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The same applies to the remaining kick-off times, which is why it is better to check again whether one of the players in your own starting line-up is not suddenly injured and fails - to have 0 points behind a player on Tuesday morning is more than annoying.
If all failures and all possible unfavorable matchups (a young quarterback who has to play in Seattle? Not a good idea ...) have been taken into account, the fantasy GM has done everything in his power. Now, while the "real" NFL games are on, watch what the players who are on their own fantasy team achieve.
The most important points in the standard scoring for the offensive players:
- Passing yards: 1 point per 25 yards
- Passing touchdown: 4 points
- Interception: -2 points
- Rushing yards: 1 point per 10 yards
- Rushing touchdown: 6 points
- Receiving yards: 1 point per 10 yards
- Receiving touchdown: 6 points
- Fumble Lost: -2 points
The total number of points for a player is calculated from this. The total number of points for all the lined up players gives the weekly score for the fantasy manager.
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Keeper, IDP, PPR, Standard - which formats are there?
Standard League: The most suitable format for beginners discussed here. The draft takes place one after the other, the worst team has the highest waiver priority.
Auction League: The draft does not take place one after the other, rather each player has a virtual budget. This means that players are "auctioned off" - this also applies to the weekly Waiver Wire.
PPR League: "PPR" stands for "Points per Reception": This league format takes into account the increased importance of the passing game in the NFL. In addition to the normal points for yards, touchdowns and the like, players also receive one point for each catch they catch. Often there are also several receiver positions in the fantasy squad. However, it doesn't necessarily have to be a point: Many fantasy players see a half-point PPR league (half a point per catch) as the ideal format.
IDP League: "IDP" means "Individual Defensive Player". Instead of drafting the entire defense of a team, as in most other formats, you select individual defenders in addition to the offensive players. There are points for sacks, tackles, interceptions and the like.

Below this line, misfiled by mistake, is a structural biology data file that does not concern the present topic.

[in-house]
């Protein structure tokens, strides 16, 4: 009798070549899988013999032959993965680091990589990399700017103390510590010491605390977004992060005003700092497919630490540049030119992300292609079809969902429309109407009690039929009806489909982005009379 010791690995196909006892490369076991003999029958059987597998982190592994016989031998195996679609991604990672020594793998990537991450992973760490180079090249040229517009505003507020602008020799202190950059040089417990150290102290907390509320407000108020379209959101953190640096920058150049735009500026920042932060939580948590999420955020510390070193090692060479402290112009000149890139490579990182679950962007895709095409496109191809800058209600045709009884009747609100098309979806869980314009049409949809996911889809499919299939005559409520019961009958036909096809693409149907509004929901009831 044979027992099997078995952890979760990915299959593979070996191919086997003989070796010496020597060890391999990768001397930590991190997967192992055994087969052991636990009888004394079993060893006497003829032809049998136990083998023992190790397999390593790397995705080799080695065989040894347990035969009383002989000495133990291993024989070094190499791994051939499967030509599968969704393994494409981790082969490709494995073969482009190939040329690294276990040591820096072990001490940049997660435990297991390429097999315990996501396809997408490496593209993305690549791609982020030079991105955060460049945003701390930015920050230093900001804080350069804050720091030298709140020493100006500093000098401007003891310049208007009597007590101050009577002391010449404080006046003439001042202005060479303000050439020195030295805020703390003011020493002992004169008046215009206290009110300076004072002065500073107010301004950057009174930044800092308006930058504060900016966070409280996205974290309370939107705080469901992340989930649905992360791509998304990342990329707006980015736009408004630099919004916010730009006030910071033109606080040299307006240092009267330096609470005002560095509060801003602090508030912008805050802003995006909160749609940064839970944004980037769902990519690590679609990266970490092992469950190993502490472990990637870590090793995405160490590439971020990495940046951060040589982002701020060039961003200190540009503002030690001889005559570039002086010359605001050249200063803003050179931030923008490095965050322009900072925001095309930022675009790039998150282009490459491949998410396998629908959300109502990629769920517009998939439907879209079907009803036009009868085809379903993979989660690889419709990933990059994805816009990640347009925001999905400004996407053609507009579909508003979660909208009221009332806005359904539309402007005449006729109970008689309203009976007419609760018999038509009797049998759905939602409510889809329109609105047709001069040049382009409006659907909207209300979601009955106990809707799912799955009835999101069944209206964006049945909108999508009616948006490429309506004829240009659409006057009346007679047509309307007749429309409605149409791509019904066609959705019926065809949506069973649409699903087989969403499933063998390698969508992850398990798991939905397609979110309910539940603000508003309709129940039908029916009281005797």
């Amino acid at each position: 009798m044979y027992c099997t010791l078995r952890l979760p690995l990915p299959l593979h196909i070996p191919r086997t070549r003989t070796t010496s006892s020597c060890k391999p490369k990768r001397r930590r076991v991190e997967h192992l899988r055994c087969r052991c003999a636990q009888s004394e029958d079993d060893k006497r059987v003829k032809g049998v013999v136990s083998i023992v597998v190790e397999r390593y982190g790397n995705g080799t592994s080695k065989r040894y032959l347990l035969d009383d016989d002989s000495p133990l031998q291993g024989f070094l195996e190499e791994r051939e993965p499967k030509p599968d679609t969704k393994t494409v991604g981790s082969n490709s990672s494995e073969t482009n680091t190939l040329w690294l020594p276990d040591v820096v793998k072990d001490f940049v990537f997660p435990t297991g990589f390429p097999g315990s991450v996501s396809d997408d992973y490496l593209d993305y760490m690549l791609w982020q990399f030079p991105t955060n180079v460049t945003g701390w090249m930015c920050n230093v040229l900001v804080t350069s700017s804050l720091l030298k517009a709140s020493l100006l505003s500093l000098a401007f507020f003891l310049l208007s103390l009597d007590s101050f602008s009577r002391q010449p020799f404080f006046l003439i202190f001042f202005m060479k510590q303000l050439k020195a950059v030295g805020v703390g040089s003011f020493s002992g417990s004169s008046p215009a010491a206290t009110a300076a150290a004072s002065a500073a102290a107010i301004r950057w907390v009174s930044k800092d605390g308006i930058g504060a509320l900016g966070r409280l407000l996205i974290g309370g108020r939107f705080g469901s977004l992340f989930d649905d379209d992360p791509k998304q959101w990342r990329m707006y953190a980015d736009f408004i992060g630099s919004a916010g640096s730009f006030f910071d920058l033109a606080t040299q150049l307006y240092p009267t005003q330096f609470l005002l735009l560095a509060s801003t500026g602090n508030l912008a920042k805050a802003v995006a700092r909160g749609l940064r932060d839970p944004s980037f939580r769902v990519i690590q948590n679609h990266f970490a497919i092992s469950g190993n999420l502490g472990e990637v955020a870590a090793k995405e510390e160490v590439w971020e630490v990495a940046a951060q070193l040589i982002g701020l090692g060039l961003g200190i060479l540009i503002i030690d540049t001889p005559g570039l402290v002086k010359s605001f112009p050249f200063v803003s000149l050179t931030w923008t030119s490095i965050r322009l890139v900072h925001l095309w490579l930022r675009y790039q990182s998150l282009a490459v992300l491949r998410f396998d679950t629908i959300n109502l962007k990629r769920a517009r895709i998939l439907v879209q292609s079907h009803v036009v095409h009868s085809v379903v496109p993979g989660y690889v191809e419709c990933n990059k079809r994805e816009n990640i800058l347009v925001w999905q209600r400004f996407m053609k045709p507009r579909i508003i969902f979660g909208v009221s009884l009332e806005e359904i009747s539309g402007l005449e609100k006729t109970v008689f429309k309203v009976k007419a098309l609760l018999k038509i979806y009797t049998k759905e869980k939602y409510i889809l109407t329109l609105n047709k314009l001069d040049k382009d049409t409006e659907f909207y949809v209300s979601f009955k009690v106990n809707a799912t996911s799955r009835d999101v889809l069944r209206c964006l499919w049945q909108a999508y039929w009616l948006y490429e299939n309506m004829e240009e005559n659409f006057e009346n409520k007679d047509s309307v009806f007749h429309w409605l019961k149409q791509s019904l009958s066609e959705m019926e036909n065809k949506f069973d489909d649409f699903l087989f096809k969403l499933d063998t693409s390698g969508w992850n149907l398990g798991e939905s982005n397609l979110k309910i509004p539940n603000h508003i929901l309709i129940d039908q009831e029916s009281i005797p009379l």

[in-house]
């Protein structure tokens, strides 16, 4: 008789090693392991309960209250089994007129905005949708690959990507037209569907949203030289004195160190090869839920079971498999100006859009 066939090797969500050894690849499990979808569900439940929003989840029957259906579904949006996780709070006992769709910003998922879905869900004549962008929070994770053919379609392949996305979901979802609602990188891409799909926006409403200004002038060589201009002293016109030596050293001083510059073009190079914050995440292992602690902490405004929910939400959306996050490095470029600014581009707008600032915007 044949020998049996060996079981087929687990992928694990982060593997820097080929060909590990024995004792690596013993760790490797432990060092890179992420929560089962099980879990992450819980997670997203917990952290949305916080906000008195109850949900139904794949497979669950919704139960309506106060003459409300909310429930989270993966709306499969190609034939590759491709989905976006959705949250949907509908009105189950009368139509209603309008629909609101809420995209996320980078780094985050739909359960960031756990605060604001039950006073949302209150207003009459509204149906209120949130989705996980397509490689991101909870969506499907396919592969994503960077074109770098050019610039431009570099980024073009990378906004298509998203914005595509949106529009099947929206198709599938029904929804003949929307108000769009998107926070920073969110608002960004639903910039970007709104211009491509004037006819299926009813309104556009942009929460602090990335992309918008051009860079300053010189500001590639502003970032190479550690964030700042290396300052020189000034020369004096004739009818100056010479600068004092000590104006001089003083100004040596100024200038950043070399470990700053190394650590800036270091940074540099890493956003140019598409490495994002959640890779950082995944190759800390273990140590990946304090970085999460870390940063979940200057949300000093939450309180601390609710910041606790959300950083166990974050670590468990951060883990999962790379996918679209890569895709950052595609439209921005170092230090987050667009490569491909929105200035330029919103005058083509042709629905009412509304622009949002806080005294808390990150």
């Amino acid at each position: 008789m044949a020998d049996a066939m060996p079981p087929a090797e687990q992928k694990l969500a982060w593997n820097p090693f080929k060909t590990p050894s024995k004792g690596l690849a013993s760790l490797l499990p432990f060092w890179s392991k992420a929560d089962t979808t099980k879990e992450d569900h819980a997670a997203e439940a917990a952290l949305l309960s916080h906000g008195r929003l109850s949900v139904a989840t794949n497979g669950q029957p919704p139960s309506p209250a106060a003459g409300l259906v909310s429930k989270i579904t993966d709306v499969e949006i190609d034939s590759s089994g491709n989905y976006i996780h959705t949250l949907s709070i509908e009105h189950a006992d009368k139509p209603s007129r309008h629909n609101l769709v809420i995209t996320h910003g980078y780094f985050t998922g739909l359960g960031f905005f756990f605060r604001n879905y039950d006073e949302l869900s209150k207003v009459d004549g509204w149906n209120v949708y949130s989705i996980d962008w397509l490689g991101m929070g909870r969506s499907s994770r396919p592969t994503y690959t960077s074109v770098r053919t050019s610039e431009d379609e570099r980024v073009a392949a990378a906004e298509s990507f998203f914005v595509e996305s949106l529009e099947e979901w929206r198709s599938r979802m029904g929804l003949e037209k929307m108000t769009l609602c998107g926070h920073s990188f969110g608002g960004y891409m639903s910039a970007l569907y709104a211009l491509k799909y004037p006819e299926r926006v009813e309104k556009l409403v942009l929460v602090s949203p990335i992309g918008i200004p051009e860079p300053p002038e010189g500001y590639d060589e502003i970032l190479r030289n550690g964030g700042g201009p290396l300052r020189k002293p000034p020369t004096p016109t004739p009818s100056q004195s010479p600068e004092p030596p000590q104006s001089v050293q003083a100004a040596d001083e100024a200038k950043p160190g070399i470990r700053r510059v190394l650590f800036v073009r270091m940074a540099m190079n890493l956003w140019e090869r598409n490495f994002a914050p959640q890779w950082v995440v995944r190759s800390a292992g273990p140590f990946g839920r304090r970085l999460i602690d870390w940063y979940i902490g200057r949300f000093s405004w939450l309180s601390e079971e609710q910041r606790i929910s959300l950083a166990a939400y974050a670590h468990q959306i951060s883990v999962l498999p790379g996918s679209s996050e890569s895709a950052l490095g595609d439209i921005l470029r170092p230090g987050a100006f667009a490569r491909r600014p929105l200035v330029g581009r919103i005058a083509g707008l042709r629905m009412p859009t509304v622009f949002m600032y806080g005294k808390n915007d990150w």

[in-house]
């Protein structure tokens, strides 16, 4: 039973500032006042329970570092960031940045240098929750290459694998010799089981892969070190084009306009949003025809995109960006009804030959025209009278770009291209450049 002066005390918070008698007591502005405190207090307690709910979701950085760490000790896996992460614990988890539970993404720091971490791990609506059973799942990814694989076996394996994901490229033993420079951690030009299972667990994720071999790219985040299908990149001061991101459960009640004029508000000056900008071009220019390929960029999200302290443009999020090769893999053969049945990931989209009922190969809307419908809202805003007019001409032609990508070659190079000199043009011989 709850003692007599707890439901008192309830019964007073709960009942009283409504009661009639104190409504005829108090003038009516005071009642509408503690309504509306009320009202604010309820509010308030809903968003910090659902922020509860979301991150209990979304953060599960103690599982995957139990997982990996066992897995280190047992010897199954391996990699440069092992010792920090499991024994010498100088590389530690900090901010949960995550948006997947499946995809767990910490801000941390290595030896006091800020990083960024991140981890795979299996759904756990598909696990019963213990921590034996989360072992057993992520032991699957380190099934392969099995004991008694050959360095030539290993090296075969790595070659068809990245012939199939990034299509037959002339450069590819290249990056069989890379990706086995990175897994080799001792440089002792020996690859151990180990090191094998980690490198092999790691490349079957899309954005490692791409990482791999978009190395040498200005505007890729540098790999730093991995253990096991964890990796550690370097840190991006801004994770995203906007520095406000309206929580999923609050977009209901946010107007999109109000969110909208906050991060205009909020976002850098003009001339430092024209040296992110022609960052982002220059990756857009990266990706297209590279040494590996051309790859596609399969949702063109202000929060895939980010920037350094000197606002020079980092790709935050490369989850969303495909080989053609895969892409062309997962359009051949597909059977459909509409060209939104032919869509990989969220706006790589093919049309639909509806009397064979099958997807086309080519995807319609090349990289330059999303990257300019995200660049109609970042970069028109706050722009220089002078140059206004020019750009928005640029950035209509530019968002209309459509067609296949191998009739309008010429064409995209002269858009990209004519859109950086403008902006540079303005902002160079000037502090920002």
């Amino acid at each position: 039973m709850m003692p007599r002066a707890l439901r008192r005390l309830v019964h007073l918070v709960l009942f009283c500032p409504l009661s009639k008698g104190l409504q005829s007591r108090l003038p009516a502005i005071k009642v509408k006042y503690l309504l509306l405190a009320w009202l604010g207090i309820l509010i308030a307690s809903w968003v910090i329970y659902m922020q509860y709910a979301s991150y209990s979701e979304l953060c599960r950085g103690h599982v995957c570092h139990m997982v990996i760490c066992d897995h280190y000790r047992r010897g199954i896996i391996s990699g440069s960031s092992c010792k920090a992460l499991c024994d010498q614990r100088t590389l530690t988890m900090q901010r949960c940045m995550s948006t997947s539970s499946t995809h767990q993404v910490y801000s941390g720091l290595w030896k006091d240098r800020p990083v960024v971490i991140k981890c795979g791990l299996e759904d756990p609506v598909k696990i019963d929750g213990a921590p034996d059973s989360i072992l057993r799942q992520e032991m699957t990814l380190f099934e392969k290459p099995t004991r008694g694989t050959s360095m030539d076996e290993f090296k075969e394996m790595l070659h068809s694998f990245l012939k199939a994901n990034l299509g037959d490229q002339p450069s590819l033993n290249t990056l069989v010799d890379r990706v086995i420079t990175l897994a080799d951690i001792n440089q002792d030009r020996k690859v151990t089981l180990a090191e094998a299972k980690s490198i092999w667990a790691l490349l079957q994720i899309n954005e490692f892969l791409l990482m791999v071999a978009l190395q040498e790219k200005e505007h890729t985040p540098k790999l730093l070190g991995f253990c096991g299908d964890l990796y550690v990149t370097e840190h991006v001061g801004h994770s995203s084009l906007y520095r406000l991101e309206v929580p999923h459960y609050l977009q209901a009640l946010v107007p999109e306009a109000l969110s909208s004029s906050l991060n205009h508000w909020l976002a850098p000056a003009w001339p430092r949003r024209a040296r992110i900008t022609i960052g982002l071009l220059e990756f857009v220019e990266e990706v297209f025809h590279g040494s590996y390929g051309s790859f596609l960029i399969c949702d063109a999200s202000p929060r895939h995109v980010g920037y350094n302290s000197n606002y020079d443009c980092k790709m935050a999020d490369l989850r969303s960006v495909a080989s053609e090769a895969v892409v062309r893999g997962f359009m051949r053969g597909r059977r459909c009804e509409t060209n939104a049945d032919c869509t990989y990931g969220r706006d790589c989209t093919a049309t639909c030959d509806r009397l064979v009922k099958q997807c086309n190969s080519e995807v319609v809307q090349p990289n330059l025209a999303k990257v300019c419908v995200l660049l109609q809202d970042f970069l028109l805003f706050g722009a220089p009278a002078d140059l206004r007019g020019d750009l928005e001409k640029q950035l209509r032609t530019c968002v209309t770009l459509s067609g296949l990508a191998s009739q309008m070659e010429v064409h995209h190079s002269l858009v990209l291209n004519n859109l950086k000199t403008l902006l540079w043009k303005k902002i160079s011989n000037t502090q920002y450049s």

Keeper and Dynasty League: A format geared towards long-term gaming. You don't draft your team completely every year, but keep a certain number of players from the previous year. Here lies the difference: In keeper leagues there is a certain number of "keepers", so you can keep around three, four or five players from the previous season. In a dynasty league, you keep your entire fantasy team per se - unless you fire or swap players.
Two-QB and Super Flex: The former means, as the name suggests, that every player has to set up two quarterbacks per week - an enormous strategic difference in terms of the draft. A league with a super flex course allows any player to be fielded in the flex position already explained above. Due to the high number of points of quarterbacks, most Super-Flex leagues inevitably also become a 2-QB league with standard points.
Tips for the fantasy starter:
- Before starting the draft, it is essential to familiarize yourself with the rules. It's annoying to take two running backs early on and then realize you're in a PPR league.
- In the vast majority of cases, kickers and defenses are interchangeable. Many also change their defense from week to week, depending on the real games, via the waiver wire. So you should draft both as late as possible.
- But: In standard leagues, the defense also functions as a special team. This must be taken into account when making the selection, a special team touchdown (via punt or kickoff return) can decide a fantasy duel.
- Note bye weeks when drafting: In the NFL, players have their bye weeks at different times, i.e. their break. If several starters from your own fantasy team have that game-free week at the same time, the line-up suddenly becomes difficult.
- Away from reality: In fantasy football, your own fan affiliation should not play a role. If you focus on the players on your own - real - team, there is a high risk of paying too high prices in drafts and trades.
- Don't forget to state your waiver wire wishes! It's extremely annoying to find on Wednesday morning that you could have had your available dream player if you hadn't forgotten to sign up.
- Quarterbacks left out: The NFL has enough quarterbacks suitable for fantasy, so that you don't have to choose a QB early in the draft. Usually you can find a Tony Romo, Philip Rivers or Eli Manning in a late round. If this strategy goes wrong, you can still get QBs from week to week via the waiver wire and set up the available quarterback who has a good matchup.
- Check lineups: Zero points from a player because he was injured? Not good. Therefore, it is important to check the failures and statements of the teams on Thursday, Sunday and Monday.